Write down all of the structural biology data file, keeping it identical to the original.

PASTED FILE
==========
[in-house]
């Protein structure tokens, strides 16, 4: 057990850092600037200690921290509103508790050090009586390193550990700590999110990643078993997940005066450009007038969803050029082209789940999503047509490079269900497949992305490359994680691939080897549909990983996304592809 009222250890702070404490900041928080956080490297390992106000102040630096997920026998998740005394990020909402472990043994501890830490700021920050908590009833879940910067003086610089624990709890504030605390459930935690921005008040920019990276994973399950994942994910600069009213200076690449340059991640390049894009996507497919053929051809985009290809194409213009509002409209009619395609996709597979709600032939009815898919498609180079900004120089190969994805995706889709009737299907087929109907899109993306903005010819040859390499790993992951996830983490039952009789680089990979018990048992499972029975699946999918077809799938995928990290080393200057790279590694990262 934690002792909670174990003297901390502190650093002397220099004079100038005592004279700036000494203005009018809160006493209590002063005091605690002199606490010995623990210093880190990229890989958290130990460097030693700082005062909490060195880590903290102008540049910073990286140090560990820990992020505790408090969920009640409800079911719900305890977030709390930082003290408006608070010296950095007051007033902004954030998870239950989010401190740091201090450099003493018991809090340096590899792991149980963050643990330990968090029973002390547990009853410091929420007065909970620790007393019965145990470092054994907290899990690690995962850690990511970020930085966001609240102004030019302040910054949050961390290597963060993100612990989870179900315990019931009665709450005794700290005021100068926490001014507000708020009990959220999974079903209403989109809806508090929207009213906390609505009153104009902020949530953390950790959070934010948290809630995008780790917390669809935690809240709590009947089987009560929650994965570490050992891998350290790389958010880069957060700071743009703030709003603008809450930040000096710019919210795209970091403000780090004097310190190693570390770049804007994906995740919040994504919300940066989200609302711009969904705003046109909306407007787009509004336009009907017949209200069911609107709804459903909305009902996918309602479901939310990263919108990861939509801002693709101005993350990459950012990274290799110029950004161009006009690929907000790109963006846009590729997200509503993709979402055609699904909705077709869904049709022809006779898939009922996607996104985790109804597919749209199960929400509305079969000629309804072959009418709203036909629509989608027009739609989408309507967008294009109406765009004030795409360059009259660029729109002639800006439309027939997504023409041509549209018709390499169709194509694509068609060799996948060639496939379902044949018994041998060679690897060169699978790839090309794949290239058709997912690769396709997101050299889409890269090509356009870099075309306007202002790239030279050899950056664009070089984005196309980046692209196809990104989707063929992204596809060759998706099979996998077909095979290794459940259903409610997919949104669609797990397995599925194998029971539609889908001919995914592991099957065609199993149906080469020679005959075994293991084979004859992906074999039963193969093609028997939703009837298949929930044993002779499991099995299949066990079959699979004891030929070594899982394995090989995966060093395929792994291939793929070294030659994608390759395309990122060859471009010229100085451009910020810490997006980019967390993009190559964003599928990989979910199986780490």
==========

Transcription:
[in-house]
């Protein structure tokens, strides 16, 4: 057990850092600037200690921290509103508790050090009586390193550990700590999110990643078993997940005066450009007038969803050029082209789940999503047509490079269900497949992305490359994680691939080897549909990983996304592809 009222250890702070404490900041928080956080490297390992106000102040630096997920026998998740005394990020909402472990043994501890830490700021920050908590009833879940910067003086610089624990709890504030605390459930935690921005008040920019990276994973399950994942994910600069009213200076690449340059991640390049894009996507497919053929051809985009290809194409213009509002409209009619395609996709597979709600032939009815898919498609180079900004120089190969994805995706889709009737299907087929109907899109993306903005010819040859390499790993992951996830983490039952009789680089990979018990048992499972029975699946999918077809799938995928990290080393200057790279590694990262 934690002792909670174990003297901390502190650093002397220099004079100038005592004279700036000494203005009018809160006493209590002063005091605690002199606490010995623990210093880190990229890989958290130990460097030693700082005062909490060195880590903290102008540049910073990286140090560990820990992020505790408090969920009640409800079911719900305890977030709390930082003290408006608070010296950095007051007033902004954030998870239950989010401190740091201090450099003493018991809090340096590899792991149980963050643990330990968090029973002390547990009853410091929420007065909970620790007393019965145990470092054994907290899990690690995962850690990511970020930085966001609240102004030019302040910054949050961390290597963060993100612990989870179900315990019931009665709450005794700290005021100068926490001014507000708020009990959220999974079903209403989109809806508090929207009213906390609505009153104009902020949530953390950790959070934010948290809630995008780790917390669809935690809240709590009947089987009560929650994965570490050992891998350290790389958010880069957060700071743009703030709003603008809450930040000096710019919210795209970091403000780090004097310190190693570390770049804007994906995740919040994504919300940066989200609302711009969904705003046109909306407007787009509004336009009907017949209200069911609107709804459903909305009902996918309602479901939310990263919108990861939509801002693709101005993350990459950012990274290799110029950004161009006009690929907000790109963006846009590729997200509503993709979402055609699904909705077709869904049709022809006779898939009922996607996104985790109804597919749209199960929400509305079969000629309804072959009418709203036909629509989608027009739609989408309507967008294009109406765009004030795409360059009259660029729109002639800006439309027939997504023409041509549209018709390499169709194509694509068609060799996948060639496939379902044949018994041998060679690897060169699978790839090309794949290239058709997912690769396709997101050299889409890269090509356009870099075309306007202002790239030279050899950056664009070089984005196309980046692209196809990104989707063929992204596809060759998706099979996998077909095979290794459940259903409610997919949104669609797990397995599925194998029971539609889908001919995914592991099957065609199993149906080469020679005959075994293991084979004859992906074999039963193969093609028997939703009837298949929930044993002779499991099995299949066990079959699979004891030929070594899982394995090989995966060093395929792994291939793929070294030659994608390759395309990122060859471009010229100085451009910020810490997006980019967390993009190559964003599928990989979910199986780490």